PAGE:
The Wild Atlantic Way is Ireland’s first long-distance touring route, stretching along the Atlantic coast from Donegal to West Cork. It would take between three weeks to a month to drive the full length at a leisurely pace. The Kerry stage of the Wild Atlantic Way is 450kms long and contains some of the most beautiful coastal scenery and terrain. Here are some of the stops not to miss on your journey;
The Dingle Peninsula is an area of land protruding out into the North Atlantic Ocean. On the peninsula, there is an impressive collection of well-preserved monuments dating back almost 6000 years. There is a mixture of pre-historic ring forts, beehive huts, early Christian chapels, crosses and holy wells that make up this ancient landscape. The area also has a fascinating history in both folklore and mythology and the views of the surrounding coastal areas are absolutely stunning.
The Blanket Islands are at the very tip of the Dingle Peninsula, off the coast of Kerry and have been uninhabited since 1953. They were originally inhabited by Irish speaking natives who were talented in writing and composed numerous books about the life and times of the islands, all in the Irish language. Needless to say, the islands are not reachable by road, you will need to take a short ferry ride across but it is well worth a couple of hours exploring their wild beauty.
Glenbeigh is a small, peaceful village and a place you won’t often find many tourists. The mountain scenery here is magnificent as the town is surrounded by a horseshoe of hills and mountains. It is probably most well-known for its golden ‘blue-flag’ beach, Rossbeigh. Rossbeigh beach is located about 2 miles from the village of Glenbeigh on the Ring of Kerry. It is 7kms of peace, tranquillity and unspoiled nature and it is also said to be the location where Oisín and Niamh took to the sea on their white horse to live in the land of youth, also known as ‘Tir na nÓg’.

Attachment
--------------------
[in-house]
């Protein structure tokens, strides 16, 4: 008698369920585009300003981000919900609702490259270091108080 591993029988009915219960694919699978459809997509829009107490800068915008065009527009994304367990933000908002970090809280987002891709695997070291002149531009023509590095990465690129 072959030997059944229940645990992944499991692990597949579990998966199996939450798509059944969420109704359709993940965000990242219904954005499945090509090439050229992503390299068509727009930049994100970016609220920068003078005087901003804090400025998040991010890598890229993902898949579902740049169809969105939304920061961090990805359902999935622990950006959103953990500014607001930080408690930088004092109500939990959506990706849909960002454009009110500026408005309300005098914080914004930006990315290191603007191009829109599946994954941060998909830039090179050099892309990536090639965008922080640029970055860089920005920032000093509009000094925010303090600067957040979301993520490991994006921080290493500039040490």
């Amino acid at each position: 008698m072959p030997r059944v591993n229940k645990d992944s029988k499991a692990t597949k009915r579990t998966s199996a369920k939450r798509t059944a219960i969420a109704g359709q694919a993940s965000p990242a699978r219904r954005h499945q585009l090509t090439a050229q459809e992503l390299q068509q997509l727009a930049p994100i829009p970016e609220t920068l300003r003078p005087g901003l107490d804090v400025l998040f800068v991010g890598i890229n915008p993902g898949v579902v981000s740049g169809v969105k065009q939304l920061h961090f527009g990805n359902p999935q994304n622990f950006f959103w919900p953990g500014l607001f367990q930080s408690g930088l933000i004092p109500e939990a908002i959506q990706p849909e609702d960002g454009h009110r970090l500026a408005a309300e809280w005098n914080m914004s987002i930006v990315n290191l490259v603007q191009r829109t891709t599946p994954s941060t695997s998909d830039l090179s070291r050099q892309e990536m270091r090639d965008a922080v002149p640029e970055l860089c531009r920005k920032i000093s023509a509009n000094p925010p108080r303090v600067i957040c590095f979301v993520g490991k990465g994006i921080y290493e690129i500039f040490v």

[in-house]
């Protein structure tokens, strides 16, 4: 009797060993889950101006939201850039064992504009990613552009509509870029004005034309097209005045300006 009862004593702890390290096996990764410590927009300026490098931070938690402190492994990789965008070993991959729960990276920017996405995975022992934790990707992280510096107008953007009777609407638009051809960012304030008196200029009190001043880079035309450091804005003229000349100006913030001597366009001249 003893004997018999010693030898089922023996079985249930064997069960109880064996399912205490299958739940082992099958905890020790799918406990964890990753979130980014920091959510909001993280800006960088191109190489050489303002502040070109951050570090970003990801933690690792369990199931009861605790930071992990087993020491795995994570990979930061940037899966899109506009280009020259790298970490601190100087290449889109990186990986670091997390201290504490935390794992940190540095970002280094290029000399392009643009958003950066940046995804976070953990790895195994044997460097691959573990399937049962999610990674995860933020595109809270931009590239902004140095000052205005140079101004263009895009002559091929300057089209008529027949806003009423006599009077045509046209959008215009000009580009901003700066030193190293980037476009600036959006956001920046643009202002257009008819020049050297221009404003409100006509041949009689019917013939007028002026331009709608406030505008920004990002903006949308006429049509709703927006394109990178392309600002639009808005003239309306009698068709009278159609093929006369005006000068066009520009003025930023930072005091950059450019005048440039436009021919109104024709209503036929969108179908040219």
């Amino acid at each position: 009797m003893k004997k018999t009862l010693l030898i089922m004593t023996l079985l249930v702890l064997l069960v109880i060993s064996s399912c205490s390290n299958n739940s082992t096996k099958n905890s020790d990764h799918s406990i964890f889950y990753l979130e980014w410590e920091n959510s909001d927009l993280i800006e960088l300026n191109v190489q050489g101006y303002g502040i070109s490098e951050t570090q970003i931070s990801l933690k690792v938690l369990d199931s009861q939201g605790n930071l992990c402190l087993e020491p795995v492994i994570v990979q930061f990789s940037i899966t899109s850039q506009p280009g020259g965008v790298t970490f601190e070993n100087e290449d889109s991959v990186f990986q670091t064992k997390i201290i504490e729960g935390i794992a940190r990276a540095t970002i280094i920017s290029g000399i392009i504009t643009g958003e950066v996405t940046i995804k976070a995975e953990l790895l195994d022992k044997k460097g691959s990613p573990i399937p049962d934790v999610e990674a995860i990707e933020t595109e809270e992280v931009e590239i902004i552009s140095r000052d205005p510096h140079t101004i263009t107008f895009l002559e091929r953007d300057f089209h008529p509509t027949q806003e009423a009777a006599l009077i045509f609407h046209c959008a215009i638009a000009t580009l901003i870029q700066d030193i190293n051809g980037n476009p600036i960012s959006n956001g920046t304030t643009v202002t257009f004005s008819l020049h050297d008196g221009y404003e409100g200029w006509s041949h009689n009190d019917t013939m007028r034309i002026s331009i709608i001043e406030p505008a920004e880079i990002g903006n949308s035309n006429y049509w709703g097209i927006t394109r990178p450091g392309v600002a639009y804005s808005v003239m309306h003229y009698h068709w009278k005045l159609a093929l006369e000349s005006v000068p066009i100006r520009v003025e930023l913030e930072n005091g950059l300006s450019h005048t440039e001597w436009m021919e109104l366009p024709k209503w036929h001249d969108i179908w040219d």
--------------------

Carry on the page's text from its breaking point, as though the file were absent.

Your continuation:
You may have heard of this one, or at least seen it on the big screen! This iconic pair of islands stand 12 km southwest of Valentia Island in Kerry. Skellig Michael is well-known as a site of a well-preserved monastic outpost. Small Skellig is also renowned for its archaeology but more so as being the home to 27,000 pairs of gannets – large, seagull-like birds with bright yellow heads. The island also had a small part in the recent Star Wars films Episode VII and Episode VIII.
With so much to see and do throughout the Wild Atlantic Way, you will need a quiet, comfortable and modern place to rest your head. While traveling in Kerry, Cahernane Hotel is the ideal place to relax and refuel before another day of exploring.
Author Bio: Katie McGarr is a daytime writer for Cahernane House Hotel Killarney, a charming four-star boutique hotel, beautifully set on a picturesque private estate and near the bustling Killarney town centre. Her fondness for travel, food, and cultural appreciation makes it easy for her to write inspiring pieces of content about them.
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